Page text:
Drowsy truck drivers pose a significant safety risk to themselves and others on the road. Fatigue can impair a driver’s reaction time, decision-making ability, and overall attentiveness, increasing the likelihood of accidents. Long hours on the road, irregular sleep schedules, and demanding deadlines can all contribute to driver exhaustion. To address the problem of drowsy truck drivers, regulatory entities have implemented Hours of Service (HOS) regulations, which prescribe maximum driving times and mandatory rest periods. Despite these measures, some drivers may still experience fatigue due to various factors, such as sleep disorders, lifestyle choices, and pressure to meet tight deadlines. The trucking industry, regulatory authorities, and drivers must prioritize adequate rest and promote a safety culture to mitigate the dangers associated with drowsy driving.
Understanding and complying with Hours of Service (HOS) regulations is crucial for the safety and well-being of commercial motor vehicle (CMV) drivers and the public. HOS regulations dictate the maximum time drivers can be on duty, including driving time, and establish the necessary number and duration of rest periods. By adhering to these guidelines, drivers can remain alert and focused on the road. With recent updates to the HOS regulations, it is essential for carriers, drivers, and other stakeholders to be aware of the changes and their implications for the transportation industry.
“Hours of service” refers to the maximum time allowed for drivers to be on duty, which includes driving time, as well as outlining the required number and duration of rest periods. This aims to ensure that drivers remain awake and alert. Generally, all carriers and drivers operating commercial motor vehicles (CMVs) must adhere to the HOS regulations detailed in 49 CFR 395.
A summary of HOS regulations for property- and passenger-carrying drivers are available for review.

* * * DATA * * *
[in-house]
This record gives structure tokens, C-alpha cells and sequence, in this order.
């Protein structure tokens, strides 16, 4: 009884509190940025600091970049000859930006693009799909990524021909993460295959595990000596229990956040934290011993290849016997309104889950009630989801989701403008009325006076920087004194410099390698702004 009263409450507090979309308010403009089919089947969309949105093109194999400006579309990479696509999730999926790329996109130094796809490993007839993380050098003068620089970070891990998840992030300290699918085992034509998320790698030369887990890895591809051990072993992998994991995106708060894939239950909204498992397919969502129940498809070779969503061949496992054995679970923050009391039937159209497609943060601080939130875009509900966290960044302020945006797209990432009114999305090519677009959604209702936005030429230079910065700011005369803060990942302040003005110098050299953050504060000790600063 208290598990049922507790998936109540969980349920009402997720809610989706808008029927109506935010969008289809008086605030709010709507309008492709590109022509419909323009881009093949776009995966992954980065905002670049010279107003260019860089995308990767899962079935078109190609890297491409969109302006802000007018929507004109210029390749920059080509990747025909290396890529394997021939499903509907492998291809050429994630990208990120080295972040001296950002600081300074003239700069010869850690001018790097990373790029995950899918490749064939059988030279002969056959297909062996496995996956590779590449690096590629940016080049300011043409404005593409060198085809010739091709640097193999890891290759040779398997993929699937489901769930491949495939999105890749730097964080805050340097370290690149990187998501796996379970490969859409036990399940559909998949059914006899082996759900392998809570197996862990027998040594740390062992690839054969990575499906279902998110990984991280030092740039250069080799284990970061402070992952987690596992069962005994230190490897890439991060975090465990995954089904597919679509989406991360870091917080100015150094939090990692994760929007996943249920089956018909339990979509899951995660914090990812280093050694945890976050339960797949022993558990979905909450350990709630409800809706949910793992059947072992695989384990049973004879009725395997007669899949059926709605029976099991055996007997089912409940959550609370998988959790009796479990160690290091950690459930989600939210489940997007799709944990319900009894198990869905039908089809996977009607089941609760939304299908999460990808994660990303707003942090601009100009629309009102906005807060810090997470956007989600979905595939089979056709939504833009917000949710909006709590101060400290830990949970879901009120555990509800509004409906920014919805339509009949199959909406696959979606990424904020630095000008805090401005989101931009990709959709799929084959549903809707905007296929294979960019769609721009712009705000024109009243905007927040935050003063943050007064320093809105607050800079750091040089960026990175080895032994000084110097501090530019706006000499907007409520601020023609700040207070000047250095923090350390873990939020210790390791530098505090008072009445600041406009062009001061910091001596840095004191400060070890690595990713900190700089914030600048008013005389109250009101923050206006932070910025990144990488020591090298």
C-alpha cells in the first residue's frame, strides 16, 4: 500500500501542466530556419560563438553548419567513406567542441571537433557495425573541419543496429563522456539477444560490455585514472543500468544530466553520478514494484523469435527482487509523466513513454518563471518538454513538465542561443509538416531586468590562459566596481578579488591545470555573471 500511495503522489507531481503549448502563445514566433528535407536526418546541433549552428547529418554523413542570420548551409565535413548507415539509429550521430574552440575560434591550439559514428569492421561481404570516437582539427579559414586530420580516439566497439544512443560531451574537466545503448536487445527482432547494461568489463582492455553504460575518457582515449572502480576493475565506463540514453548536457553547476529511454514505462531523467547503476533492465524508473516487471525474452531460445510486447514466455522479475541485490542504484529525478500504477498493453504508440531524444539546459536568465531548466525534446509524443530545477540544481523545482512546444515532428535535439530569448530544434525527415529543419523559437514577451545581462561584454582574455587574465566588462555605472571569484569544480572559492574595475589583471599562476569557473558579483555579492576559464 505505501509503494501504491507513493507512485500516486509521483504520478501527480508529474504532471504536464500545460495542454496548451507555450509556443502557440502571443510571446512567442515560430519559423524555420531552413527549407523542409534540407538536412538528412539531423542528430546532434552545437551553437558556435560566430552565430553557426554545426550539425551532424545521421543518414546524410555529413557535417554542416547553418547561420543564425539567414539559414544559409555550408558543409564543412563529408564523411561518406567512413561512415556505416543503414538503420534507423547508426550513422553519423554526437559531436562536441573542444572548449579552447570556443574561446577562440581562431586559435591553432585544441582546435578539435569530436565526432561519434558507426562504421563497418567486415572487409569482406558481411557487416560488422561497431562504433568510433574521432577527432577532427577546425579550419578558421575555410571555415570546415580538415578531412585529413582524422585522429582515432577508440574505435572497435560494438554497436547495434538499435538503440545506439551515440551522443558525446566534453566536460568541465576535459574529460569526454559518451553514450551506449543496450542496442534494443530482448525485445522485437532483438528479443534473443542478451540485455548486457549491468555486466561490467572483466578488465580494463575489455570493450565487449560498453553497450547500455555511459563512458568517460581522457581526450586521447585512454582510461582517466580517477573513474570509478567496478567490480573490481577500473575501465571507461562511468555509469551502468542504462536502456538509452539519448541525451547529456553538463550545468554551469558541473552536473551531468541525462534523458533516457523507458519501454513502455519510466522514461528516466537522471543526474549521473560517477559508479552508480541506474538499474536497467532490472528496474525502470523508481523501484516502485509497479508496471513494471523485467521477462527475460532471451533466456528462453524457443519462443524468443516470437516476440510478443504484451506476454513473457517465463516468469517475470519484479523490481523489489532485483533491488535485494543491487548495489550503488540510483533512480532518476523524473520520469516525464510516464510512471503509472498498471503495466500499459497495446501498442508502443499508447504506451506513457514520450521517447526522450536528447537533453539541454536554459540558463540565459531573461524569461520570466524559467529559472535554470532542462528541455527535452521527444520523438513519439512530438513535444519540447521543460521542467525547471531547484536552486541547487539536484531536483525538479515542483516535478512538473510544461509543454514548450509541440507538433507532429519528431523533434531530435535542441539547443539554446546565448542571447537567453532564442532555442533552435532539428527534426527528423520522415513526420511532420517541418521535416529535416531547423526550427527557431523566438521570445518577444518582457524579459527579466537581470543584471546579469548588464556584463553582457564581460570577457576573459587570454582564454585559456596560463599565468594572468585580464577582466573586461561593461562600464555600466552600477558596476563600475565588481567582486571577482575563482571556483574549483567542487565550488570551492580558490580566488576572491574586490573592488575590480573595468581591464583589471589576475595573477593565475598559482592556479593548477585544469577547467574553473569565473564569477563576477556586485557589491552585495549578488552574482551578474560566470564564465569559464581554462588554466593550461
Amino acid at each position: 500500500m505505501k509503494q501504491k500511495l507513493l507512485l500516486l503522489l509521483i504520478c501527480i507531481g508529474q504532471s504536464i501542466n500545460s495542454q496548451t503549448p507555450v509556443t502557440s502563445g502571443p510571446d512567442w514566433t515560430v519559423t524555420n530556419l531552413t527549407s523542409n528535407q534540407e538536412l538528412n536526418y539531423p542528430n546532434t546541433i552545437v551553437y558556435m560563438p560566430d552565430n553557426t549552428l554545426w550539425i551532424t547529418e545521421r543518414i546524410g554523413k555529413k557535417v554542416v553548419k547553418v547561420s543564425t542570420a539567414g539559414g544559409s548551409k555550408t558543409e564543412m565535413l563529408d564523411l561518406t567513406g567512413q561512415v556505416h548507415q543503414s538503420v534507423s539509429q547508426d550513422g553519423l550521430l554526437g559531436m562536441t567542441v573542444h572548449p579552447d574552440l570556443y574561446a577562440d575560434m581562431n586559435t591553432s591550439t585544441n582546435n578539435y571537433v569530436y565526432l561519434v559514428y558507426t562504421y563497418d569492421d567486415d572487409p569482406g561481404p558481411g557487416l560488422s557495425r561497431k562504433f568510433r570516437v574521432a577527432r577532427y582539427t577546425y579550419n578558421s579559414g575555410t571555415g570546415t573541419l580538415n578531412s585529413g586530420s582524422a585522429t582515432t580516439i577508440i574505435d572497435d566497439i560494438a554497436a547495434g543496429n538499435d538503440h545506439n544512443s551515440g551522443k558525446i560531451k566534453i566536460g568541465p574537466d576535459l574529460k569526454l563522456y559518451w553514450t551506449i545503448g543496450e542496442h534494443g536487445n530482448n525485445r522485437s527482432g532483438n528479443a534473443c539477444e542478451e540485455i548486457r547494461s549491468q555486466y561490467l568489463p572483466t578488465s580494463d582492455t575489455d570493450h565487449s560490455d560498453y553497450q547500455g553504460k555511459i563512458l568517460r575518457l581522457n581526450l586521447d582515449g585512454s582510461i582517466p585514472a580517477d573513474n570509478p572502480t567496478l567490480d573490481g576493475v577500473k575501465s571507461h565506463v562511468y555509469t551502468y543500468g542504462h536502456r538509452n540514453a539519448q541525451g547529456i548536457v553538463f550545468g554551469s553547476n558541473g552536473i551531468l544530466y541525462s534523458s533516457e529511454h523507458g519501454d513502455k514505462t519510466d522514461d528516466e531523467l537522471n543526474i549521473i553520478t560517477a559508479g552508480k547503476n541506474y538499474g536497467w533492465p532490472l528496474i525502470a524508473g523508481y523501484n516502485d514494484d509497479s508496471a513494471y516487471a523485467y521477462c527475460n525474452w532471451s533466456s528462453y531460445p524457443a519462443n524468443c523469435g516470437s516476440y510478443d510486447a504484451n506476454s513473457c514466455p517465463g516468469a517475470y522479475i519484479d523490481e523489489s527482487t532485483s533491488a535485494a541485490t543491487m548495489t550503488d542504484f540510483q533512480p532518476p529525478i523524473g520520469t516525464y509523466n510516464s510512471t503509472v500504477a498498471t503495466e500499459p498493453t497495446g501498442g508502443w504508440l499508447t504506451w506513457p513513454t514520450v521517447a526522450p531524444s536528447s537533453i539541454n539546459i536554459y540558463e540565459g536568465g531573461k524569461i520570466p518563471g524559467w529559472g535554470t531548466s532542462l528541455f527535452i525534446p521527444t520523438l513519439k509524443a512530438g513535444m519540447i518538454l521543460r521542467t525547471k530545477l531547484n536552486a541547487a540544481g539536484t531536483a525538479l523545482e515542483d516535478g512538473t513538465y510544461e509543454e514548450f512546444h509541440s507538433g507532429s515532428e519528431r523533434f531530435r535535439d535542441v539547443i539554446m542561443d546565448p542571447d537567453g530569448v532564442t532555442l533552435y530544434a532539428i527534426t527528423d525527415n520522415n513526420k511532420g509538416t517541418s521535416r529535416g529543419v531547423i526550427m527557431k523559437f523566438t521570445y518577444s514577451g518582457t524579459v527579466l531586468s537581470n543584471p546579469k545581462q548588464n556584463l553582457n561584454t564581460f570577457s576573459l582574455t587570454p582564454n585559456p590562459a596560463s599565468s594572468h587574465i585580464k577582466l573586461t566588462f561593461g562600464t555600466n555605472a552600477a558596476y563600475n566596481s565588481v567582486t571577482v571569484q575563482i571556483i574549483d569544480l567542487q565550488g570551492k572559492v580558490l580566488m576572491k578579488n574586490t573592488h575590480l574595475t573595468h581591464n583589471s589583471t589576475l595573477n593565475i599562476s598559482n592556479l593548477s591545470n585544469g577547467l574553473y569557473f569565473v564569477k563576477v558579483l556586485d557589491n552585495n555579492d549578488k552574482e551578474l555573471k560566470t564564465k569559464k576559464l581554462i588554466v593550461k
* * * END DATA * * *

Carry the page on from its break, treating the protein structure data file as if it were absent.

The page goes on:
HOS Final Rule Update On June 1, 2020, the FMCSA amended four provisions within the hours of service regulations in order to offer increased flexibility for drivers without compromising safety. Motor carriers were expected to abide by the updated HOS regulations starting September 29, 2020.
Key Changes Short-haul Exception
- The short-haul exception has been expanded to 150 air miles, allowing a 14-hour work shift within this exception.
- Adverse Driving Conditions – Exception The driving window has been extended by up to two additional hours during adverse driving conditions.
- 30-Minute Break Requirement – A break of at least 30 consecutive minutes is required after eight cumulative hours of driving time (rather than on-duty time), with an on-duty/not driving period qualifying as the mandated break.
- Sleeper Berth Provision – The sleeper berth exception has been altered to permit a driver to fulfill the 10-hour minimum off-duty requirement by spending a minimum of 7 hours in the berth, combined with an off-duty period of at least 2 hours, either inside or outside the berth. As long as the two periods total a minimum of 10 hours, neither period will count towards the 14-hour driving window.
Educational Tool for Hours of Service (ETHOS) – The FMCSA introduced a new online tool enabling users to input driver records of duty status in order to identify potential violations under the updated hours of service regulations.
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If you or a loved one suffered serious harm due to an accident caused by a drowsy truck driver, contact our trucking accident law firm today for a free case review. You or your family member could receive significant monetary compensation for your injuries or for the loss of a loved one.
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